Second Nordic STS Conference will be held in Copenhagen, Denmark in 2015.

Brian Wynne’s keynote address

Prof. Wynne held a keynote address titled “Risking Reflexive Reason, Tilting at Sacred Cows: Science, Publics – and Democracy?”, which packed a lot of interesting material into a short time. Here is a (doomed) attempt to summarize the main points in as short a space as possible.

The talk was centered on a discussion of the role of scientific knowledge production in the shaping of public discourse on political issues – and the specific role of STS in making sense of this role – and used examples taken from the activist science of synthetic biologists as well as the European debate over genetically modified organisms to highlight this discussion.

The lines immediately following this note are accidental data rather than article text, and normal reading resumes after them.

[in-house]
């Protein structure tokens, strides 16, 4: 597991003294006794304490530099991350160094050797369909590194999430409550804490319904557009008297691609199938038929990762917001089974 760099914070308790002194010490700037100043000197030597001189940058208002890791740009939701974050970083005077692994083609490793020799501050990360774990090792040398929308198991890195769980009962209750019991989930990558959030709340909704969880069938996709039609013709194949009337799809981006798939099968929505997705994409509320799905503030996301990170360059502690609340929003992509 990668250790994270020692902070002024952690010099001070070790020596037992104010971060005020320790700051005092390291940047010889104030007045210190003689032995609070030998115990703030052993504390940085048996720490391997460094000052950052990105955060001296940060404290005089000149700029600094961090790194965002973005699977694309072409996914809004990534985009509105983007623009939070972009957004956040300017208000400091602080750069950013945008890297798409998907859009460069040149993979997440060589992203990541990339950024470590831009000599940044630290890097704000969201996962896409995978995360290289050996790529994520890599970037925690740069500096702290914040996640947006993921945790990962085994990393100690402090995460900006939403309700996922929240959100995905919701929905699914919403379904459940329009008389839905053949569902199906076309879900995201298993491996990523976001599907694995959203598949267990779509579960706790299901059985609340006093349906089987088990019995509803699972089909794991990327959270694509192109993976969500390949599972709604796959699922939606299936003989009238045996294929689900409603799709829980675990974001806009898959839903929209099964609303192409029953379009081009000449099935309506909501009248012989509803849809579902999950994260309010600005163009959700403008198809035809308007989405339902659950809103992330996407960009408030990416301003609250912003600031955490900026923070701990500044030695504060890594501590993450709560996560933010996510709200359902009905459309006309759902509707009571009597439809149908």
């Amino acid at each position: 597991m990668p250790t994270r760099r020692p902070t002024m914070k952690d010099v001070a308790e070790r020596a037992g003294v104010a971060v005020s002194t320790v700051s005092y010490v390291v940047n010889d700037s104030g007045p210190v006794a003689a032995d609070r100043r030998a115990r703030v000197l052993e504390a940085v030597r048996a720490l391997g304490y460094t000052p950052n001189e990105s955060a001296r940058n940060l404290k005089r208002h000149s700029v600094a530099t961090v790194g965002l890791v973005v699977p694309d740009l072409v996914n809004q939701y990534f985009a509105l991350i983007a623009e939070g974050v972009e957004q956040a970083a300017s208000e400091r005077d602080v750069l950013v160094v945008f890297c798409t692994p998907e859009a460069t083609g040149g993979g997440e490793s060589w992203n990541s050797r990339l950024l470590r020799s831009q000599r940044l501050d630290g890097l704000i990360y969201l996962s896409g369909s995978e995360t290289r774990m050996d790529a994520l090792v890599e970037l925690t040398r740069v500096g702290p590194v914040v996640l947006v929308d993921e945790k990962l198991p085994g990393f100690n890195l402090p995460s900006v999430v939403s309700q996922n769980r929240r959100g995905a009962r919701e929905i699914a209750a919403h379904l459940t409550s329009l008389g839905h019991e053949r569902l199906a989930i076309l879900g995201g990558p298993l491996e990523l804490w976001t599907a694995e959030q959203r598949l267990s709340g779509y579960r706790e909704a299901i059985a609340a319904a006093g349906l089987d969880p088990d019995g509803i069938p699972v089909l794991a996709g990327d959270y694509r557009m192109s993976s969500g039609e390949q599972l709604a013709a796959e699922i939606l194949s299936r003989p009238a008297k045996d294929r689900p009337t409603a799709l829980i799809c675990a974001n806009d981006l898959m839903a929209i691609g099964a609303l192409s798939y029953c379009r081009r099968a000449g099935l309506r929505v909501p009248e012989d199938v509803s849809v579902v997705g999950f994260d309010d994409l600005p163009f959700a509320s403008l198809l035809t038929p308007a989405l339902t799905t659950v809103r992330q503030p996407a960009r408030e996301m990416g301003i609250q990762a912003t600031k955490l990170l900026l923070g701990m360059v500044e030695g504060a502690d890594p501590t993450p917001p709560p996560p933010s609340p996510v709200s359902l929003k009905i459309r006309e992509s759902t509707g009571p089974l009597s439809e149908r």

The starting point was a listing of some possible roles for science studies: it can describe how different versions of “science” are articulated and enacted in contemporary society (is it innocent research, a factor of production, public authority, author of meanings?), it can expose the “social” element in science, it can seek to understand and expose the contemporary fetishism of scientised politics, or it can (and this is seemingly the favoured position of Wynne) work to define a constructive normative public role for both STS itself and scientific knowledge in general. This last can only be achieved if one disposes of the usual “prescriptive-declarative pretences” that institutionalised policy-science entertain today.